Mickey Hart is taking the Gladstone Institutes on a long, strange trip.
The Grammy-winning drummer with iconic hippie rock group the Grateful Dead is teaming with Deepak Srivastava, the head of San Francisco's Gladstone Institute for Cardiovascular Research, in an effort to discover the sounds that cells make.
For Srivastava and other Gladstone scientists, the collaboration could help them discover if there's a difference between the sounds of healthy cells and unhealthy ones. Converting the heart's electrical activity into sound, Srivastava said, could give researchers and clinicians another tool for developing drugs that return them to a healthy rhythm or detour illness.
For Hart … well, it's a psychedelic trip to the heart of being human.
"The beginning of life is rhythm. When you're in the womb your mother's heart is beating at (about 90) decibels until you hit the air and you're exposed to other rhythms," Hart said. "We were born of vibration 13.7 billion years ago with the explosion of the universe."
Hart is no stranger to the far out.
After 24 years with the Grateful Dead and taking an interest in global music, Hart has turned to scientific collaborations. He worked with Nobel Prize-winning physicist George Smoot at the University of California, Berkeley, and Lawrence Berkeley National Laboratory to convert light and electromagnetic waves from the Big Bang into music. That ongoing project resulted in 2010 in Hart's "Rhythms of the Universe."
Hart also is recording the sounds of the Golden Gate Bridge's movement for the structure's upcoming 75th anniversary.
"You can understand data by perceiving it another way," Smoot said. "Mickey's creative and he gets excited about this stuff."
In his work with the Gladstone Institutes, the Sonoma County resident hopes to go from the vast matter of space to the vast molecules of inner space.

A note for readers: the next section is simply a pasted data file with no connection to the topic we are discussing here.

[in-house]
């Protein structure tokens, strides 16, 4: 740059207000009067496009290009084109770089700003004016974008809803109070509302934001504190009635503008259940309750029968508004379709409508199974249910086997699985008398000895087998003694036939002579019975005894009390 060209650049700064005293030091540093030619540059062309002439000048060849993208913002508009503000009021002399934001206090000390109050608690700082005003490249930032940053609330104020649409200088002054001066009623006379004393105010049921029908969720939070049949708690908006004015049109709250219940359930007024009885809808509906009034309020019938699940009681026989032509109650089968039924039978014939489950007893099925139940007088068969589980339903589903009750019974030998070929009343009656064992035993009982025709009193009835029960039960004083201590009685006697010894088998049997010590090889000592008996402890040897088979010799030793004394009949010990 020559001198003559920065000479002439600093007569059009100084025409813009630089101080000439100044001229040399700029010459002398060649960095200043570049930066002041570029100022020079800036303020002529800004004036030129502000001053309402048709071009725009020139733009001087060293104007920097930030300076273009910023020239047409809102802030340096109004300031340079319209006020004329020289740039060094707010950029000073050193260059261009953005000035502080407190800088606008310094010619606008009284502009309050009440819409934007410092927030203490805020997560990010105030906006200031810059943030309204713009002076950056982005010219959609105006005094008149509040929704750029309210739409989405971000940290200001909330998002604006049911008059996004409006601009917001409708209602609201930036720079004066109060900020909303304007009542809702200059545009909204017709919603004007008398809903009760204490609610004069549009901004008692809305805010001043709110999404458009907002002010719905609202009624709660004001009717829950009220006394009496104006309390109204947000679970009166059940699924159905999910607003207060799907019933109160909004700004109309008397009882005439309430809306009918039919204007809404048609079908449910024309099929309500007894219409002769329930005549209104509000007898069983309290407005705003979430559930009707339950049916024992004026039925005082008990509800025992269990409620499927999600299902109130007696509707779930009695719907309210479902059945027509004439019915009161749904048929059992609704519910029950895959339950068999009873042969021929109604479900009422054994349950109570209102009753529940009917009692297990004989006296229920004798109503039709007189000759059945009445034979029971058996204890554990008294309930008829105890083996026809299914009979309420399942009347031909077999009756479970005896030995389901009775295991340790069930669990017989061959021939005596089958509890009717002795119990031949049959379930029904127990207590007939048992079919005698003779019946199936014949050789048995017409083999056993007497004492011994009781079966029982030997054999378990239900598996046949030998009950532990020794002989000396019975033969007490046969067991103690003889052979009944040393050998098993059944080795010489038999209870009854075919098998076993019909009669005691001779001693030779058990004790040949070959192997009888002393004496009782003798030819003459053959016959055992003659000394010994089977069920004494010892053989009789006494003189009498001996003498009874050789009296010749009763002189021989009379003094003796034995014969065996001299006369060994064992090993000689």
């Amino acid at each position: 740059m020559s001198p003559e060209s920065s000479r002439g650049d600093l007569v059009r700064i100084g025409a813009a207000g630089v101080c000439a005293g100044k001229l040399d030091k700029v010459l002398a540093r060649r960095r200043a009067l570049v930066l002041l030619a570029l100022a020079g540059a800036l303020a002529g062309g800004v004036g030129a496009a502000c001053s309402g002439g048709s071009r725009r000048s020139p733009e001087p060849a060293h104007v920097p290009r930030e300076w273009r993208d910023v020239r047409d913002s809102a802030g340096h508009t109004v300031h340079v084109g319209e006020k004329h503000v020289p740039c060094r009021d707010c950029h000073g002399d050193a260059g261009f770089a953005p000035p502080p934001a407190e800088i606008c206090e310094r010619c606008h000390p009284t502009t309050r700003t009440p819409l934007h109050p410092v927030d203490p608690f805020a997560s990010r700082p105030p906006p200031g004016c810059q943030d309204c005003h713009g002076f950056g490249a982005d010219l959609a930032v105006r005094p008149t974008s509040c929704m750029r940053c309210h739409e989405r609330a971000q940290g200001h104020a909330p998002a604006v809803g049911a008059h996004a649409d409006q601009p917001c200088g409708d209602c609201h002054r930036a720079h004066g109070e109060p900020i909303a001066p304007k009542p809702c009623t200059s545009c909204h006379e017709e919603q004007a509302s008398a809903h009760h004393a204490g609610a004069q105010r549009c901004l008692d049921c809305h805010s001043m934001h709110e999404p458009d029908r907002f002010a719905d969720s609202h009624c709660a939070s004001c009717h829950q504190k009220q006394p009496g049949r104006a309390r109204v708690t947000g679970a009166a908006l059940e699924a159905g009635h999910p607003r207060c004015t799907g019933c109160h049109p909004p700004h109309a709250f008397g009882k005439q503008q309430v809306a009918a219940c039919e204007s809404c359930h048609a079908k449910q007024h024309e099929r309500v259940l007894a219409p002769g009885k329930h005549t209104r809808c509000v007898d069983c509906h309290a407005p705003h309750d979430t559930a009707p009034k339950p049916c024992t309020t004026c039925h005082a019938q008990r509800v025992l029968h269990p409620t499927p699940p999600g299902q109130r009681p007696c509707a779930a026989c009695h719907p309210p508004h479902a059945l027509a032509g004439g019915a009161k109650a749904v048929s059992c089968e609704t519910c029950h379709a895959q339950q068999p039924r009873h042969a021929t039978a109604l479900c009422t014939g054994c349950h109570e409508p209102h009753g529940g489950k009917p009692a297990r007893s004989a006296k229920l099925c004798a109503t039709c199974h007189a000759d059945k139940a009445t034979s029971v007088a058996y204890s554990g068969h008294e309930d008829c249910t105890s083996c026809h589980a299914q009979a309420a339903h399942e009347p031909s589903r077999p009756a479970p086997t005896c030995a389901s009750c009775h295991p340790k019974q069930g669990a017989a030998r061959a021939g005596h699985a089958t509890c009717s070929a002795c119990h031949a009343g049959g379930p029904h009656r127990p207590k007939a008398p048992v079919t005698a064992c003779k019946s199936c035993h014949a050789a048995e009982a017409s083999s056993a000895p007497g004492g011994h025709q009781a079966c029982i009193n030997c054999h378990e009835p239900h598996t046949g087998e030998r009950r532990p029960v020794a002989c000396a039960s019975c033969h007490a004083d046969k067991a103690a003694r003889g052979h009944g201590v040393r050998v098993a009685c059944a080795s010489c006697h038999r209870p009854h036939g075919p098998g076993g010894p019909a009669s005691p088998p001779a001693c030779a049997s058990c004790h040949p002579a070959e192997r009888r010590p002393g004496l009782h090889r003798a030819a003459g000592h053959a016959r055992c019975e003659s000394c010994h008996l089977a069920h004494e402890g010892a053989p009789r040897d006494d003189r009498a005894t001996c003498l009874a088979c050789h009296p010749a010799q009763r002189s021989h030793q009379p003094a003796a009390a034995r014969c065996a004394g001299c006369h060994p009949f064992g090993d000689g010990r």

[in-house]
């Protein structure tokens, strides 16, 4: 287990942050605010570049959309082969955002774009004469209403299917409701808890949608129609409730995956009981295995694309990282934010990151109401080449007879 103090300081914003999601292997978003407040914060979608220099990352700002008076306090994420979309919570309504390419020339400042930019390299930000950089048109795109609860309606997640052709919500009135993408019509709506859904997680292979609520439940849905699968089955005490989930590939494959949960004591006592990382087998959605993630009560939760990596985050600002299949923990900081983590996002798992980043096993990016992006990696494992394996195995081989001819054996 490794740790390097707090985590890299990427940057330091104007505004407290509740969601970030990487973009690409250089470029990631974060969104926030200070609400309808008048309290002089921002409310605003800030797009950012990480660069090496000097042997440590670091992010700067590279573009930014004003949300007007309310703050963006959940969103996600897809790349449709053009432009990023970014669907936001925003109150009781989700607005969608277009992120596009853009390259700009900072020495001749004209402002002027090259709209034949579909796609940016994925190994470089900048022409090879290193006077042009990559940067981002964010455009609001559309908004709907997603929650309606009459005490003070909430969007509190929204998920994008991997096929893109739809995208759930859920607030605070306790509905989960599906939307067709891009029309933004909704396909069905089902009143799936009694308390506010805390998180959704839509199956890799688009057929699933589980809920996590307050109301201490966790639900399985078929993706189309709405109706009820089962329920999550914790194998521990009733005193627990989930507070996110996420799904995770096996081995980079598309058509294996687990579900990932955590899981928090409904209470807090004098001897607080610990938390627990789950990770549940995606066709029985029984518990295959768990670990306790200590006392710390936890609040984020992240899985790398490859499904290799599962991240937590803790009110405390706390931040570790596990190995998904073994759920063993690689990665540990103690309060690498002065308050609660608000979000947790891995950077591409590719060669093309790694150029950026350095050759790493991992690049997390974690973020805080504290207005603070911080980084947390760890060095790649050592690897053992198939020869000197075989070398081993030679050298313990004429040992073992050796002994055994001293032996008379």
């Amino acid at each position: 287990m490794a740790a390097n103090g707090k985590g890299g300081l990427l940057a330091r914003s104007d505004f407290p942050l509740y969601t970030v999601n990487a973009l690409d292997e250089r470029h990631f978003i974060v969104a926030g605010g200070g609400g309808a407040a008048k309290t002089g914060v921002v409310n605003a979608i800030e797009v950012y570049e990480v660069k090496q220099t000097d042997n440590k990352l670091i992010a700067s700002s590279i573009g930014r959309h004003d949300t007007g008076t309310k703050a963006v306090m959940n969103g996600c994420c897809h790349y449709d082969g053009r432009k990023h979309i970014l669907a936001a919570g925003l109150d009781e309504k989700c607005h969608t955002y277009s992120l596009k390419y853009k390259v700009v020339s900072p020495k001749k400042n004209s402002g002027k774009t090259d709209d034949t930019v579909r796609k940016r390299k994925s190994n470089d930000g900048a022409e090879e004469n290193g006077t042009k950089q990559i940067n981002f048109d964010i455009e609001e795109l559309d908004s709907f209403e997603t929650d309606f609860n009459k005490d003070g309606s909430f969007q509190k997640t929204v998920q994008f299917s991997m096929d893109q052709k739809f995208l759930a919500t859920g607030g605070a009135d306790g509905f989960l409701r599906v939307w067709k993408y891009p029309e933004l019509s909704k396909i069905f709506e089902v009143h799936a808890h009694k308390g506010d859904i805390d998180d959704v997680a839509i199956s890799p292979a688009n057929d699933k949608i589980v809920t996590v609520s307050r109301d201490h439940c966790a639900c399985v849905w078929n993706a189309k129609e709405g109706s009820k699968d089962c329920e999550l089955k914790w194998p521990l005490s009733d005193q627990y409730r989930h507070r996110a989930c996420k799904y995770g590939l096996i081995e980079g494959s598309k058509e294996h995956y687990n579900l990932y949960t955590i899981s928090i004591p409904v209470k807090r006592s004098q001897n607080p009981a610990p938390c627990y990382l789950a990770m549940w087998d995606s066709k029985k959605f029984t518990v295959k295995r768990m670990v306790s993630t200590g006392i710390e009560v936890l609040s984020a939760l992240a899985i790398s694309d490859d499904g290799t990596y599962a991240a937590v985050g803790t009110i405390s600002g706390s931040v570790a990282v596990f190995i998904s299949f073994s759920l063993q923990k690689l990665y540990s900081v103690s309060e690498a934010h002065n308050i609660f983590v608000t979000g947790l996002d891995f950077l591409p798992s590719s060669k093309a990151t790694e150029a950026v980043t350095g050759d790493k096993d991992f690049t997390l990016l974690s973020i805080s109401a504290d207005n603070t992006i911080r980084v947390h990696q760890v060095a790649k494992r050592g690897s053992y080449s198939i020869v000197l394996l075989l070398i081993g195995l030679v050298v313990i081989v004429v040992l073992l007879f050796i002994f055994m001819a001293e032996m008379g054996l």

"These are great mysteries worth pondering," Hart said, adding that there is a lot of anecdotal information about how music can stimulate some people to better health. "When rhythm and vibration are put back into the system, we know it works, but we just don't know how.
"Any artist will tell you they feel good after playing."
The dollar value of the partnership likely will be small — a Gladstone spokeswoman said those types of details are being worked out — but Hart and Srivastava say they are asking the same basic questions and the project's importance is more intrinsic.
"What we're asking here is really not so different conceptually," Srivastava said.
Sonification is nothing new — think of how a Geiger counter's clicks mark radiation. Even sonifying cells goes back decades, as a means of indicating contact with a cell, but limited research over the past 10 years has tried to plot the sounds of blood cells, for example, or cervical cells that are changed in cervical cancer.
"This has not really been used as a way of monitoring the health of cells prior to this point," said Ian Spencer, a senior research scientist at the Gladstone who for two decades has studied electricity and the heart in a search for the origins of arrhythmias. "It's not really been mined out about how to use it."
What's of most interest, Spencer said, are the spikes and valleys that accompany the voltage and how long they take to reach their peaks and valleys. In a normal heartbeat, for example, the low and high notes are the same every time, but Spencer said there's some dissonance with arrhythmias.
"That's potentially detectable by listening," Spencer said.
What makes the project possible is the development over the past five years of induced pluripotent stem cells, which act like embryonic stem cells in that they can be manipulated to form heart cells, brain cells or any other type of cell. So-called IPS cells are formed when researchers insert specific genes into mature cells, such as skin cells.
IPS cells are attractive to researchers because they act like embryonic cells but are without the political hot potato of destroying embryos to get those cells.
The process for making IPS cells was developed by Shinya Yamanaka of Kyoto University in Japan, but since Yamanaka spends a quarter of his research time at the Gladstone, an affiliate of UC San Francisco, he and Srivastava have worked together closely. Srivastava's lab, in fact, in 2010 created beating cardiac cells in a dish from cells taken from connective tissue.
"These cells in a dish move, they beat," Spencer said.
What's more, IPS cells can be made more easily now, certainly easier than, say, reaching those that make our heart work.
"How to assess (IPS cells) is now catching up with making those cells," Spencer said. "It's an explosion of possibilities."
Hart isn't excluding the possibility of creating music from the cells, but he's reveling in his gig as a scientific explorer linked with Srivastava and the Gladstone labs: "These are the single-most powerful grooves in the world."
By - Ron Leuty
Photo by Spencer Brown